This leads into the next aspect of the play which is male dominance and ignorance. When this play was written it was the woman's job in society to be around the house to raise the children, mend cloths, cook dinner, clean the house…etc. They were not able to get jobs or live out on their own. In the husbands eyes they did not have significant roles in society, only in the house. Many men at this time did not show the appreciation, love, attention, and affection that most women should always be shown. Their role was to be the head of the house and provide their family with the necessities to live, nothing more. Glaspell does an excellent job of showing this by describing the kitchen setting in the play. The men overlook details about the house and Mrs. Wright that women notice almost immediately. As Jenny Cromie put it, "They notice Minnie's desolate, isolated existence, her broken furniture, the run-down kitchen where she had to cook, and the ragged cloth-ing she was to wear because of her husband's mi-serly insensitivity." ("Jury", 277) These clues, which could ultimately decide the guilt or innocence of Mrs. Wright, are completely overlooked as dumb or unintelligent, solely because the women found them. Also, at a point in the play Mrs. Hale describes Mr. Wright as, "Yes-good; he didn't drink, and kept his word as well as most, I guess, and paid his debts. But he was a hard man, Mrs. Peters. Just to pass the time of day with him. Like a raw wind that gets to the bone" (McMahan, 1097). She acknowledges that he was a decent man but, by the more she looks into the life of Mrs. Wright, she notices that he was not a decent husband, as were many of the men at that time.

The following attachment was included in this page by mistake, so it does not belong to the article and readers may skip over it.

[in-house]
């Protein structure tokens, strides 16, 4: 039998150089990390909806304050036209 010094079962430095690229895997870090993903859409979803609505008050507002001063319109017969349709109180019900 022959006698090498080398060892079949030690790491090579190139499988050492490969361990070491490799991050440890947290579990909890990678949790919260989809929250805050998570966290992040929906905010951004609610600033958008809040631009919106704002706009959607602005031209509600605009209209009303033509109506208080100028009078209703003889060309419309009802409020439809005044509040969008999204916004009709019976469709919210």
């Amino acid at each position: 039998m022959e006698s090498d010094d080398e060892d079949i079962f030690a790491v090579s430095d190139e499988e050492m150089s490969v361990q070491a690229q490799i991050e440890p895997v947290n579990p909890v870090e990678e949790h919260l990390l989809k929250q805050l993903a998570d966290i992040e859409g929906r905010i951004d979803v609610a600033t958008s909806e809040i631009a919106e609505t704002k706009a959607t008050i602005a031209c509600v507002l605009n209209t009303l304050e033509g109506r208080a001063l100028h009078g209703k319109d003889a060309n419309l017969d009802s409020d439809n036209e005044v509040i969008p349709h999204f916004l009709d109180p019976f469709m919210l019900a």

Greg Beatty found an important part of the play in which male dominance is showed at its finest. Glaspell shows their dominance, not by words or actions but, through dramatic devices. The play follows, strictly, the outline for a tragedy. However, Glaspell leaves out the closing of the curtain to show a different or a switch of scene in the play. Instead, this brought about through the absence of the men. Beatty stats, "Each time the men leave, the women exchange private information; each time they enter, the men force or prevent crucial decisions." (Beatty, unpaginated) This suppression of information was not fully by the choice of the women. Even if they did speak up and tell them about the so called "evidence" that they had found, the fact that they were women trying to do a man's job, would hinder the ability for the men to take them serious in their findings. The men would not be able to see how the "trifles" could be linked to the murder because that is not the way that they think.

Beatty also made a connection between the names that the women and the men had in the play. The last names of men were befitting for them because of their position in society. "Mr. Hale is hale and hearty," and, "Mr. Peters, whose name means 'rock', is a sheriff, or a foundation of society" (Beatty, unpaginated). These titles are relevant to the women because that is the only name they are referred to by throughout entirety the play. They are referred to by society through the legal connection of their husbands and not by the independence of their first names. Even though they are individuals that take care of the house and family, they do not have enough freedom from their husbands to be called anything but their husband's names. Mrs. Peters admits her duty to her husband and the law when she says, "But, Mrs. Hale, the law is the law" (McMahan, 1095). Here she clearly states that she is loyal to her husband and the laws. Also the County Attorney says, "a sheriff's wife is married to the law" (McMahan, 1099). Contradicting what she had say earlier she agrees with him even though she is hiding key pieces of evidence from the "law". She has chosen to break her obligation to her husband and law in order to stick up for her fellow woman.